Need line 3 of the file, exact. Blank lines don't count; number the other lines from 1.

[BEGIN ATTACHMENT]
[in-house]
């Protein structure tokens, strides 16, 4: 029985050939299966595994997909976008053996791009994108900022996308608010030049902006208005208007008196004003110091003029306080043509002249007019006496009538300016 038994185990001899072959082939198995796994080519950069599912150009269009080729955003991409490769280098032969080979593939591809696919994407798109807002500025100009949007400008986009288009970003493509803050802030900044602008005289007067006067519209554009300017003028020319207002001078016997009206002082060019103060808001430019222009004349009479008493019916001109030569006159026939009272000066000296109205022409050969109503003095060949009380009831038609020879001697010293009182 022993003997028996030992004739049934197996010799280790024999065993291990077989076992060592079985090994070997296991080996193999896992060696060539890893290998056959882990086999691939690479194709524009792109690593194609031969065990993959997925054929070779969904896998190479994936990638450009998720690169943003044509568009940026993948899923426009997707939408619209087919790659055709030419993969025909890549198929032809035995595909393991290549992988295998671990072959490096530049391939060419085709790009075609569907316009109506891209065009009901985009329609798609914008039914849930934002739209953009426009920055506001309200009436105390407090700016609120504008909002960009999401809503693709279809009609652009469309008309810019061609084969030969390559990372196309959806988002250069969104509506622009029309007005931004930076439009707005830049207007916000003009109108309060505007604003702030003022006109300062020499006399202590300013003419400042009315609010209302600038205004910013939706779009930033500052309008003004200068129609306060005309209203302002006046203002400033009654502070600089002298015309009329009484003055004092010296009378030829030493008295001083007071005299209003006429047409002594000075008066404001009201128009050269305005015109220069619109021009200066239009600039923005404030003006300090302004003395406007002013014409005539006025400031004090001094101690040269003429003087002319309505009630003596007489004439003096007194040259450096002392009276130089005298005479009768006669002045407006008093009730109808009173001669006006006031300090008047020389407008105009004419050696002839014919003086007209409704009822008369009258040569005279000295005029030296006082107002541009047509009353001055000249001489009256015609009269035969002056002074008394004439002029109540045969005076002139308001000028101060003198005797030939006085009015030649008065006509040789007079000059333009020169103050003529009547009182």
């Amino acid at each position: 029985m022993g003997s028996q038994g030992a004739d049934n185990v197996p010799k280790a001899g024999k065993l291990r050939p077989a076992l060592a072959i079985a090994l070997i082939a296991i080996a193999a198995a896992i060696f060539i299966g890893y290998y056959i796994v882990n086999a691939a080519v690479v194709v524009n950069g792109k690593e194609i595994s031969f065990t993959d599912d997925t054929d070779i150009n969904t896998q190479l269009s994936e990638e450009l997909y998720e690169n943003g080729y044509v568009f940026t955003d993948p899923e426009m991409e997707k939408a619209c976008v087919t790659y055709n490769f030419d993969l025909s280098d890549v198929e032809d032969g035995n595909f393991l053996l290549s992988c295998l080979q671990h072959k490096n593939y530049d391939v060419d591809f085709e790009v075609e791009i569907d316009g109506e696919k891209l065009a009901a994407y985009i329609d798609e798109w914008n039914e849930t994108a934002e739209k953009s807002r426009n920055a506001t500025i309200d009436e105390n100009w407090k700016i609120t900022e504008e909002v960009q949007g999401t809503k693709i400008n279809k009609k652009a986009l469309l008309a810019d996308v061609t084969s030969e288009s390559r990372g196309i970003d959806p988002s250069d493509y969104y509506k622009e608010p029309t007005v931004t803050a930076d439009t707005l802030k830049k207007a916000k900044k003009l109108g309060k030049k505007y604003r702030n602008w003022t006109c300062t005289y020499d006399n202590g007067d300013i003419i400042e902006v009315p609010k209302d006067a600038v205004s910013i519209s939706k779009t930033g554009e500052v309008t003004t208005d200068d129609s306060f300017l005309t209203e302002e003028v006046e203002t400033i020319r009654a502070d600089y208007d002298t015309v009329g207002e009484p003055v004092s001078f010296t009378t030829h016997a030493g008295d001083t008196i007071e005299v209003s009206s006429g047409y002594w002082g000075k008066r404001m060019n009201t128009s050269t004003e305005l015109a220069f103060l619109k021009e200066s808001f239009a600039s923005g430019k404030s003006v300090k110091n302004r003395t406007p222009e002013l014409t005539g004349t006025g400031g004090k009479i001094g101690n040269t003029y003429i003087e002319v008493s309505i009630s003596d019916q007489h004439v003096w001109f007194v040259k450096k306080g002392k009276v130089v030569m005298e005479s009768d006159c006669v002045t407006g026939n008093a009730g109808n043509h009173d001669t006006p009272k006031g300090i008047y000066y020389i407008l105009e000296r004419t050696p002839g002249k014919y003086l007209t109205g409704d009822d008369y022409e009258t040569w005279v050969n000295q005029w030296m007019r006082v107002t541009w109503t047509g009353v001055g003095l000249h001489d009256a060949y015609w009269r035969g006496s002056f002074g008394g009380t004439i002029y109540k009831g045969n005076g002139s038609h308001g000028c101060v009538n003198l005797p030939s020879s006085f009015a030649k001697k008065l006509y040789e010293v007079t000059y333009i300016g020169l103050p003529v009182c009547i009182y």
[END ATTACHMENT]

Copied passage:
């Amino acid at each position: 029985m022993g003997s028996q038994g030992a004739d049934n185990v197996p010799k280790a001899g024999k065993l291990r050939p077989a076992l060592a072959i079985a090994l070997i082939a296991i080996a193999a198995a896992i060696f060539i299966g890893y290998y056959i796994v882990n086999a691939a080519v690479v194709v524009n950069g792109k690593e194609i595994s031969f065990t993959d599912d997925t054929d070779i150009n969904t896998q190479l269009s994936e990638e450009l997909y998720e690169n943003g080729y044509v568009f940026t955003d993948p899923e426009m991409e997707k939408a619209c976008v087919t790659y055709n490769f030419d993969l025909s280098d890549v198929e032809d032969g035995n595909f393991l053996l290549s992988c295998l080979q671990h072959k490096n593939y530049d391939v060419d591809f085709e790009v075609e791009i569907d316009g109506e696919k891209l065009a009901a994407y985009i329609d798609e798109w914008n039914e849930t994108a934002e739209k953009s807002r426009n920055a506001t500025i309200d009436e105390n100009w407090k700016i609120t900022e504008e909002v960009q949007g999401t809503k693709i400008n279809k009609k652009a986009l469309l008309a810019d996308v061609t084969s030969e288009s390559r990372g196309i970003d959806p988002s250069d493509y969104y509506k622009e608010p029309t007005v931004t803050a930076d439009t707005l802030k830049k207007a916000k900044k003009l109108g309060k030049k505007y604003r702030n602008w003022t006109c300062t005289y020499d006399n202590g007067d300013i003419i400042e902006v009315p609010k209302d006067a600038v205004s910013i519209s939706k779009t930033g554009e500052v309008t003004t208005d200068d129609s306060f300017l005309t209203e302002e003028v006046e203002t400033i020319r009654a502070d600089y208007d002298t015309v009329g207002e009484p003055v004092s001078f010296t009378t030829h016997a030493g008295d001083t008196i007071e005299v209003s009206s006429g047409y002594w002082g000075k008066r404001m060019n009201t128009s050269t004003e305005l015109a220069f103060l619109k021009e200066s808001f239009a600039s923005g430019k404030s003006v300090k110091n302004r003395t406007p222009e002013l014409t005539g004349t006025g400031g004090k009479i001094g101690n040269t003029y003429i003087e002319v008493s309505i009630s003596d019916q007489h004439v003096w001109f007194v040259k450096k306080g002392k009276v130089v030569m005298e005479s009768d006159c006669v002045t407006g026939n008093a009730g109808n043509h009173d001669t006006p009272k006031g300090i008047y000066y020389i407008l105009e000296r004419t050696p002839g002249k014919y003086l007209t109205g409704d009822d008369y022409e009258t040569w005279v050969n000295q005029w030296m007019r006082v107002t541009w109503t047509g009353v001055g003095l000249h001489d009256a060949y015609w009269r035969g006496s002056f002074g008394g009380t004439i002029y109540k009831g045969n005076g002139s038609h308001g000028c101060v009538n003198l005797p030939s020879s006085f009015a030649k001697k008065l006509y040789e010293v007079t000059y333009i300016g020169l103050p003529v009182c009547i009182y």